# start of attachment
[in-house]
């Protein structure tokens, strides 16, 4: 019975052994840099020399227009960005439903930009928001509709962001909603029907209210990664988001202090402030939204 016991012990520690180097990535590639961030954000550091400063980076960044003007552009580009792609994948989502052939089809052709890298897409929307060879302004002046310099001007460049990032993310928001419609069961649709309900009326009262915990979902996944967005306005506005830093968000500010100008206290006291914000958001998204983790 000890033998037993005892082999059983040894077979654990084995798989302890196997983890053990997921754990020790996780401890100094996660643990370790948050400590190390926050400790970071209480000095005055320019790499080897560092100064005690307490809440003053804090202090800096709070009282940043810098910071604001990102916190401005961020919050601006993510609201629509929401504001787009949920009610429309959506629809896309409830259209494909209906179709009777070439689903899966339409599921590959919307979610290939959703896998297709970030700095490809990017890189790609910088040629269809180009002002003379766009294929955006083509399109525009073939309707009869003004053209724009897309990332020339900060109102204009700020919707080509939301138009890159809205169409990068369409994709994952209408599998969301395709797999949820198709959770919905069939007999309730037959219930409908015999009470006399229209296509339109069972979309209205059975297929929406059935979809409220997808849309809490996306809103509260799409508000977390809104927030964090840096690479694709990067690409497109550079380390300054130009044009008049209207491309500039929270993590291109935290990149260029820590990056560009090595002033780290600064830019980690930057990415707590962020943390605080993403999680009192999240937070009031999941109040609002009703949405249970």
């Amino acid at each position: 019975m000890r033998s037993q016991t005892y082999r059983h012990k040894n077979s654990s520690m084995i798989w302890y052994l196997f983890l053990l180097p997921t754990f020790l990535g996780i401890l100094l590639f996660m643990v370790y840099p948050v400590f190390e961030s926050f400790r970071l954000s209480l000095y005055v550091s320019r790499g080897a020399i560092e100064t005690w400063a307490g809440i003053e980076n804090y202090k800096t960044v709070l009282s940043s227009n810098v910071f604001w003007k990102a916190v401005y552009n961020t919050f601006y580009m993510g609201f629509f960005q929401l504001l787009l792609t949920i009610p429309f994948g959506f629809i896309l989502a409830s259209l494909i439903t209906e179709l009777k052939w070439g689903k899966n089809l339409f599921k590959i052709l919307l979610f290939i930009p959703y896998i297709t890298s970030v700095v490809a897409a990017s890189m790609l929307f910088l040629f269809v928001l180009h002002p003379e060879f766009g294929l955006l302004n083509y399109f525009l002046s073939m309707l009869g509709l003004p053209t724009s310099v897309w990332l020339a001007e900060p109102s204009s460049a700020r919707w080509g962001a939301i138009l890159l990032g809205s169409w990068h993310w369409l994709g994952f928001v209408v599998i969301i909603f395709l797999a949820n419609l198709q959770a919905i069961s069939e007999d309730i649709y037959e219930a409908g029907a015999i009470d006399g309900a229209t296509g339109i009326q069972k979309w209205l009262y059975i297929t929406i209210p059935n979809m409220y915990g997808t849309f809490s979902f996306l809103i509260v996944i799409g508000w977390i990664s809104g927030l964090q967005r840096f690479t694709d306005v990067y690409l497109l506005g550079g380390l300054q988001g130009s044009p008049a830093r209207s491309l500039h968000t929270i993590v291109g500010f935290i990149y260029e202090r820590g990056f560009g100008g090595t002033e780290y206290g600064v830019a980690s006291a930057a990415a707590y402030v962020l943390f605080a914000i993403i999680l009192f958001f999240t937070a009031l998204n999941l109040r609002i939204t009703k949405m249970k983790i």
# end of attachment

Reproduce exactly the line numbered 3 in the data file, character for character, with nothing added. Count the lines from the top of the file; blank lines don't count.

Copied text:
């Amino acid at each position: 019975m000890r033998s037993q016991t005892y082999r059983h012990k040894n077979s654990s520690m084995i798989w302890y052994l196997f983890l053990l180097p997921t754990f020790l990535g996780i401890l100094l590639f996660m643990v370790y840099p948050v400590f190390e961030s926050f400790r970071l954000s209480l000095y005055v550091s320019r790499g080897a020399i560092e100064t005690w400063a307490g809440i003053e980076n804090y202090k800096t960044v709070l009282s940043s227009n810098v910071f604001w003007k990102a916190v401005y552009n961020t919050f601006y580009m993510g609201f629509f960005q929401l504001l787009l792609t949920i009610p429309f994948g959506f629809i896309l989502a409830s259209l494909i439903t209906e179709l009777k052939w070439g689903k899966n089809l339409f599921k590959i052709l919307l979610f290939i930009p959703y896998i297709t890298s970030v700095v490809a897409a990017s890189m790609l929307f910088l040629f269809v928001l180009h002002p003379e060879f766009g294929l955006l302004n083509y399109f525009l002046s073939m309707l009869g509709l003004p053209t724009s310099v897309w990332l020339a001007e900060p109102s204009s460049a700020r919707w080509g962001a939301i138009l890159l990032g809205s169409w990068h993310w369409l994709g994952f928001v209408v599998i969301i909603f395709l797999a949820n419609l198709q959770a919905i069961s069939e007999d309730i649709y037959e219930a409908g029907a015999i009470d006399g309900a229209t296509g339109i009326q069972k979309w209205l009262y059975i297929t929406i209210p059935n979809m409220y915990g997808t849309f809490s979902f996306l809103i509260v996944i799409g508000w977390i990664s809104g927030l964090q967005r840096f690479t694709d306005v990067y690409l497109l506005g550079g380390l300054q988001g130009s044009p008049a830093r209207s491309l500039h968000t929270i993590v291109g500010f935290i990149y260029e202090r820590g990056f560009g100008g090595t002033e780290y206290g600064v830019a980690s006291a930057a990415a707590y402030v962020l943390f605080a914000i993403i999680l009192f958001f999240t937070a009031l998204n999941l109040r609002i939204t009703k949405m249970k983790i």